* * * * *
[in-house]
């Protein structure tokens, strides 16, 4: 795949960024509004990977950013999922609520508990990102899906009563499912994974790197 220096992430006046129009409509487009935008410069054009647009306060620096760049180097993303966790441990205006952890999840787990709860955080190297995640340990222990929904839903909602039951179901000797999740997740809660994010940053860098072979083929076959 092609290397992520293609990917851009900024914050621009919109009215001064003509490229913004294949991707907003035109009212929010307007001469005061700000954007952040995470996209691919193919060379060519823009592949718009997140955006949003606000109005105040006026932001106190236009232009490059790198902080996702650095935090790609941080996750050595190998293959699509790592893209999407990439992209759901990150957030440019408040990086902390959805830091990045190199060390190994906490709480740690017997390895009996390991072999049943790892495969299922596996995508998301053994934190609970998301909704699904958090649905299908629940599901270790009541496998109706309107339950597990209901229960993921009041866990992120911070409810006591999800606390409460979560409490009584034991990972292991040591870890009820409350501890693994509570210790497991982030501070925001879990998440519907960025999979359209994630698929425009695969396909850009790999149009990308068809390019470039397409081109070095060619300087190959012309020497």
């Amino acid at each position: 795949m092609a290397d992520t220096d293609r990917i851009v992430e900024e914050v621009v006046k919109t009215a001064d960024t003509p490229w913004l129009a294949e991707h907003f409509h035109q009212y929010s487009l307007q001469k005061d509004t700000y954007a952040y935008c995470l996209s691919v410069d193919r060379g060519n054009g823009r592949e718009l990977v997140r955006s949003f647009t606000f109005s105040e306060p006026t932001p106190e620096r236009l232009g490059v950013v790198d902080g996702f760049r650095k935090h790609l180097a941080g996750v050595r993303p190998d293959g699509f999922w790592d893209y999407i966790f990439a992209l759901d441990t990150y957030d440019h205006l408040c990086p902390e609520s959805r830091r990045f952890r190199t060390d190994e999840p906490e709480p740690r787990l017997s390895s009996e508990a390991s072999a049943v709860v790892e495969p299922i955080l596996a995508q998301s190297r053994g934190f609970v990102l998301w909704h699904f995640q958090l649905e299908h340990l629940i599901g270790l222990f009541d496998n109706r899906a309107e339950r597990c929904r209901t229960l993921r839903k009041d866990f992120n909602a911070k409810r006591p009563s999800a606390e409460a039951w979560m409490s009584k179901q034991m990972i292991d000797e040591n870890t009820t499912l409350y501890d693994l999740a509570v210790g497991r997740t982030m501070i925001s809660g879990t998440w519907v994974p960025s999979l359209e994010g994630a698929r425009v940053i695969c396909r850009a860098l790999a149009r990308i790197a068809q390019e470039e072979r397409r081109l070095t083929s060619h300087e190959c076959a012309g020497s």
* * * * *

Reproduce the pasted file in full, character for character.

[in-house]
């Protein structure tokens, strides 16, 4: 795949960024509004990977950013999922609520508990990102899906009563499912994974790197 220096992430006046129009409509487009935008410069054009647009306060620096760049180097993303966790441990205006952890999840787990709860955080190297995640340990222990929904839903909602039951179901000797999740997740809660994010940053860098072979083929076959 092609290397992520293609990917851009900024914050621009919109009215001064003509490229913004294949991707907003035109009212929010307007001469005061700000954007952040995470996209691919193919060379060519823009592949718009997140955006949003606000109005105040006026932001106190236009232009490059790198902080996702650095935090790609941080996750050595190998293959699509790592893209999407990439992209759901990150957030440019408040990086902390959805830091990045190199060390190994906490709480740690017997390895009996390991072999049943790892495969299922596996995508998301053994934190609970998301909704699904958090649905299908629940599901270790009541496998109706309107339950597990209901229960993921009041866990992120911070409810006591999800606390409460979560409490009584034991990972292991040591870890009820409350501890693994509570210790497991982030501070925001879990998440519907960025999979359209994630698929425009695969396909850009790999149009990308068809390019470039397409081109070095060619300087190959012309020497």
């Amino acid at each position: 795949m092609a290397d992520t220096d293609r990917i851009v992430e900024e914050v621009v006046k919109t009215a001064d960024t003509p490229w913004l129009a294949e991707h907003f409509h035109q009212y929010s487009l307007q001469k005061d509004t700000y954007a952040y935008c995470l996209s691919v410069d193919r060379g060519n054009g823009r592949e718009l990977v997140r955006s949003f647009t606000f109005s105040e306060p006026t932001p106190e620096r236009l232009g490059v950013v790198d902080g996702f760049r650095k935090h790609l180097a941080g996750v050595r993303p190998d293959g699509f999922w790592d893209y999407i966790f990439a992209l759901d441990t990150y957030d440019h205006l408040c990086p902390e609520s959805r830091r990045f952890r190199t060390d190994e999840p906490e709480p740690r787990l017997s390895s009996e508990a390991s072999a049943v709860v790892e495969p299922i955080l596996a995508q998301s190297r053994g934190f609970v990102l998301w909704h699904f995640q958090l649905e299908h340990l629940i599901g270790l222990f009541d496998n109706r899906a309107e339950r597990c929904r209901t229960l993921r839903k009041d866990f992120n909602a911070k409810r006591p009563s999800a606390e409460a039951w979560m409490s009584k179901q034991m990972i292991d000797e040591n870890t009820t499912l409350y501890d693994l999740a509570v210790g497991r997740t982030m501070i925001s809660g879990t998440w519907v994974p960025s999979l359209e994010g994630a698929r425009v940053i695969c396909r850009a860098l790999a149009r990308i790197a068809q390019e470039e072979r397409r081109l070095t083929s060619h300087e190959c076959a012309g020497s």